Exclusive: Black Met Police officer said white colleague referred to black witnesses and victims as ‘scumbags’
A black Met Police constable told LondonWorld how racial discrimination has made Scotland Yard a “revolving door” for black police officers.
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A black Met Police constable has revealed that a white colleague referred to black victims and witnesses as “scumbags”.
Robert* says that Scotland Yard is a “revolving door” for black police officers, and told LondonWorld that bullying and racial discrimination took him to the “brink”.
This comes after the announcement that the Met Police had been placed into special measures by the emergency services watchdog following a string of scandals that has shaken public trust in the force.
“In my time in the Met things have gotten worse instead of better, discrimination has gotten worse,” Robert told LondonWorld.
The officer - who has served at Scotland Yard for years - claimed that subtle racism and microaggressions at the force are being brushed under the table.
“It is because of this that black officers or ethnic minority officers are leaving the force in droves,” he explained.
“I too nearly left and constantly think about leaving after experiencing discrimination and the depth Scotland Yard went to cover it up.
“I didn’t know what I was experiencing at the time, I just knew I was being treated differently by my line manager.
“This was being justified as something other than racism and I believe this still remains the case for the majority of ethnic minority officers in the Met.
He remembers an officer referring to black victims and witnesses they dealt with as “scumbags who have criminal records”.
He challenged this behaviour and found that other colleagues shared this officer’s views.
Robert also claims he was asked to do a number of unethical and illegal tasks during his career at Scotland Yard, which he refused.
He said that when he reported this misconduct he was removed from his team and made to feel like he was the person under investigation.
“I suddenly found myself isolated and outcast,” he said.
“It really took me to a dark place and it’s taken a lot of therapy to get through.”
He said that officers follow the complaints procedures but the complaints are still “falling on deaf ears” leaving officers frustrated and disillusioned.
“Some have taken sick leave as a result, whilst others have chosen to leave.”
According to Freedom of Information requests made by Open Democracy, London police officers made 300 complaints about colleagues allegedly being racist between 2017 and 2021, an average of more than one a week.
Of the 76 complaints that were upheld, just 14 (18%) resulted in a ‘full merits hearing’ – the most serious form of disciplinary proceedings an officer can face, which can lead to dismissal.
Just four of the officers who had disciplinary proceedings for alleged racism against their colleagues were dismissed during this period.
PC Idominik Efeotor, who serves in the Parliamentary and Diplomatic Protection unit of the Met Police said to Mr Khan: “I protect you - I’m one of the men in the blue shirts with the gun.
“What are you doing to protect black police officers?
“They are being investigated disproportionately internally. Officers come in, they do their probation, then they realise this isn’t a good place to work.”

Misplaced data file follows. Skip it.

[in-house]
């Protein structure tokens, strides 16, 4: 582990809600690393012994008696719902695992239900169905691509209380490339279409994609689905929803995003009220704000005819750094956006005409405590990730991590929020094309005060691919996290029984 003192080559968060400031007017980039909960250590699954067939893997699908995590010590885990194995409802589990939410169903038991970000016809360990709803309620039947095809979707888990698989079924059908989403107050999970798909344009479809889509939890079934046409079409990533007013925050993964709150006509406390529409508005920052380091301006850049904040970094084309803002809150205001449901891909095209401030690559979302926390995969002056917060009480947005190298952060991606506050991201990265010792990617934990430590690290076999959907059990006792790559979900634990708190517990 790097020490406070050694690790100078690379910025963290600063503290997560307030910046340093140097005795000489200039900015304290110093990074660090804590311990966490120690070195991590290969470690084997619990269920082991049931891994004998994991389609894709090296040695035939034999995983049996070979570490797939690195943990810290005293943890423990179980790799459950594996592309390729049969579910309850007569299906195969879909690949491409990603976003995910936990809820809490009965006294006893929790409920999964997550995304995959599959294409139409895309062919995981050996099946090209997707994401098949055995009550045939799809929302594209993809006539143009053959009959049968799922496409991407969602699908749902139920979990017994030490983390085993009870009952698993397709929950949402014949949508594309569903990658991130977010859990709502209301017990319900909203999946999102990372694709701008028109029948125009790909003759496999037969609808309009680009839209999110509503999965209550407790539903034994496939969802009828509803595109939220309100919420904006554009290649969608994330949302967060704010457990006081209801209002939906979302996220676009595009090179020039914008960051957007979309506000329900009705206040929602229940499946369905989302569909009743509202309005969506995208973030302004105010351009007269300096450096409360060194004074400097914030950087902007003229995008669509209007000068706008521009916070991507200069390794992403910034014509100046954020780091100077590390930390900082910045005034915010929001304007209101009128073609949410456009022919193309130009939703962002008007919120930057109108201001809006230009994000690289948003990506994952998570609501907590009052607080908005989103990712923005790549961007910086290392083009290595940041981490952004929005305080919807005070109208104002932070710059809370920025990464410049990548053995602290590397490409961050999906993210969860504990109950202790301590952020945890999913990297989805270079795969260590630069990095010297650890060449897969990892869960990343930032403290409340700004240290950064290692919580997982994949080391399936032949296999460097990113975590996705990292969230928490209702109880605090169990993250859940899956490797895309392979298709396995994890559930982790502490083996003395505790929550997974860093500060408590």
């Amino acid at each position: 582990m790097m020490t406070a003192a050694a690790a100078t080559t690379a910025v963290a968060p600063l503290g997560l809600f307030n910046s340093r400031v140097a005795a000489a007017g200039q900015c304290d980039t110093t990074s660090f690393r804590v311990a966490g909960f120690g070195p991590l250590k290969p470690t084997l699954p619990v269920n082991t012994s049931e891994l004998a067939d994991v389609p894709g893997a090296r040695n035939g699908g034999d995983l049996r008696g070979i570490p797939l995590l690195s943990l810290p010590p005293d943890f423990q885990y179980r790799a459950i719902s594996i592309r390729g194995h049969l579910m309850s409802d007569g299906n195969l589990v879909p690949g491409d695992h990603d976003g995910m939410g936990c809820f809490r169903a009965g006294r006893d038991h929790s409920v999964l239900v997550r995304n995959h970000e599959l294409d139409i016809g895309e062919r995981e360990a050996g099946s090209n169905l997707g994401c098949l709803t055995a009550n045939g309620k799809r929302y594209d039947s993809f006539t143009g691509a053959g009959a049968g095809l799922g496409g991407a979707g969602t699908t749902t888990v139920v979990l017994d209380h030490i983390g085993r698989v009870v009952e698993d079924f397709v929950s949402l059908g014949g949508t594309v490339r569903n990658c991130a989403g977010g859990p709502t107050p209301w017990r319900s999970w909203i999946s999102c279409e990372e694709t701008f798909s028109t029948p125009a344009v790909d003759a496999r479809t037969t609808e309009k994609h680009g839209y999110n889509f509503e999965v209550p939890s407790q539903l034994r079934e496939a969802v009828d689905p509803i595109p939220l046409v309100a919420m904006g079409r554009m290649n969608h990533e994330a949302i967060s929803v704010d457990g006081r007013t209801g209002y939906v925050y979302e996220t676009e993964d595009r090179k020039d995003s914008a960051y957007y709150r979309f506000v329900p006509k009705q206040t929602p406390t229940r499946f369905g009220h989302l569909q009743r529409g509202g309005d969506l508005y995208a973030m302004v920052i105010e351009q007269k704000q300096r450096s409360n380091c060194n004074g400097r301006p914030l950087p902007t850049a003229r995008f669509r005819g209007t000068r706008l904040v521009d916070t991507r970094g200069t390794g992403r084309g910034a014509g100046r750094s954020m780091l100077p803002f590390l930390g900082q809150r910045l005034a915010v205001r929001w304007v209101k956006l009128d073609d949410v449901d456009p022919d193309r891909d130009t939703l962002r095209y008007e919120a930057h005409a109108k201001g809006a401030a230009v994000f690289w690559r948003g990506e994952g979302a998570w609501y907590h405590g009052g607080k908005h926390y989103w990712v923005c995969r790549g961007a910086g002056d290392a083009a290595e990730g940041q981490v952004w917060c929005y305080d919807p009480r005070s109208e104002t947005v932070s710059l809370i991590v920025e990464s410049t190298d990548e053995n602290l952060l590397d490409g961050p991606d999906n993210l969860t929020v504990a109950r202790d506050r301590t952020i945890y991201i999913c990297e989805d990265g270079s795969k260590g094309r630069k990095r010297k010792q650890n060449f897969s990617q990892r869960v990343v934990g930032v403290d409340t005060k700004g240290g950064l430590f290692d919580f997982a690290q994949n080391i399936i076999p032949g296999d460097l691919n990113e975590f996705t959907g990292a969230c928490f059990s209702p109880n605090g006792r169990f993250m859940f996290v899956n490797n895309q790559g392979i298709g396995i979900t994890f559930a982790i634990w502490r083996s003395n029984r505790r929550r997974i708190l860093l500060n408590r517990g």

Mr Khan responded saying that he met regularly with representatives from the National Black Police Association (NBPA).
“It’s really important we encourage a diverse group of people to join the police service,” he said.
“We’re working really hard to make sure our police service looks more like Londoners.”
But the mayor admitted that Black officers in the force face “more serious consequences” for rule breaches - a form of “indirect discrimination".
Robert agreed with PC Efeotor’s statement, saying: “The Met is a revolving door for black police officers, they do a lot to recruit black officers but what are they actually doing to retain them?”
He added though that the Black Lives Matter movement has helped raise awareness of racism issues in the Met but there has been little action taken.
“Prior to George Floyd’s death, having a conversation about race in the Met was taboo, now we’re actually having conversations,” he said.
“I think the Black Lives Matter movement helped raise awareness but after that where do we go from here, what is the strategy?”
A spokesperson for the Met police said: “There is no place in the Metropolitan Police Service for anyone who is a bully, or for anyone who is racist, homophobic, a misogynist or who doesn’t understand that sexual harassment is utterly wrong.
“We all want a Met where each and every one of us must be actively against racism and all forms of discrimination or abuse of trust.
“We must have zero tolerance.
“There is a need for real change in our organisation.
“More than ever before we have been looking at ourselves critically and asking hard questions to improve our culture and professional standards.”
The spokesperson said that the force is becoming more representative of London, with a greater number of officers from diverse backgrounds.
They said values are being reinforced to staff members, and pointed to the Casey Review into Scotland Yard’s culture.
“The review will ask difficult questions to ensure there are lasting improvements to the service we provide for all Londoners,” the spokesperson said.
“We urge anyone who has concerns of misconduct or wrongdoing within the Met to raise these concerns; this can be done anonymously.
“Any allegations will be thoroughly investigated.
“The Met will always support any officer or member of police staff when they raise concerns.”
*Robert is a pseudonym to protect the interviewee.